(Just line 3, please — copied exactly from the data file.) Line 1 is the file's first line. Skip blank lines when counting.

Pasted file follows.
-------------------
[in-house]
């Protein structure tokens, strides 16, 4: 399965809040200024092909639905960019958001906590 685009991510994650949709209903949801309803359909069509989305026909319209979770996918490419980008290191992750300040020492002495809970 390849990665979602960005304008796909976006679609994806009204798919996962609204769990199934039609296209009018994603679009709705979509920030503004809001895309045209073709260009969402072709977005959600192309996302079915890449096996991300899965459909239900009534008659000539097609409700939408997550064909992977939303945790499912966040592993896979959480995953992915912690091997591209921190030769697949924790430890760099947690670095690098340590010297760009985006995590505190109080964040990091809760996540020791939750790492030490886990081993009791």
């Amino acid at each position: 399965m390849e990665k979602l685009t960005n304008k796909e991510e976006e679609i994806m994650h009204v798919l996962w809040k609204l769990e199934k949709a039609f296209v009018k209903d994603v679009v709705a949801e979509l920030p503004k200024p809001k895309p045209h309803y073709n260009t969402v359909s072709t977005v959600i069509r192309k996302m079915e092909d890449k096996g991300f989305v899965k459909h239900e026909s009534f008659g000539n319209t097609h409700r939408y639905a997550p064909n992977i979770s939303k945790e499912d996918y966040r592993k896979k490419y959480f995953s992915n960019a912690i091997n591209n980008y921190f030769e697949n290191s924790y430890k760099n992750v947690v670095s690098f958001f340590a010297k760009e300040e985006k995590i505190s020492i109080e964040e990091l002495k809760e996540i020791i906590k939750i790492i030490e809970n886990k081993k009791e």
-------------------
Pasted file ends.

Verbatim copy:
């Amino acid at each position: 399965m390849e990665k979602l685009t960005n304008k796909e991510e976006e679609i994806m994650h009204v798919l996962w809040k609204l769990e199934k949709a039609f296209v009018k209903d994603v679009v709705a949801e979509l920030p503004k200024p809001k895309p045209h309803y073709n260009t969402v359909s072709t977005v959600i069509r192309k996302m079915e092909d890449k096996g991300f989305v899965k459909h239900e026909s009534f008659g000539n319209t097609h409700r939408y639905a997550p064909n992977i979770s939303k945790e499912d996918y966040r592993k896979k490419y959480f995953s992915n960019a912690i091997n591209n980008y921190f030769e697949n290191s924790y430890k760099n992750v947690v670095s690098f958001f340590a010297k760009e300040e985006k995590i505190s020492i109080e964040e990091l002495k809760e996540i020791i906590k939750i790492i030490e809970n886990k081993k009791e």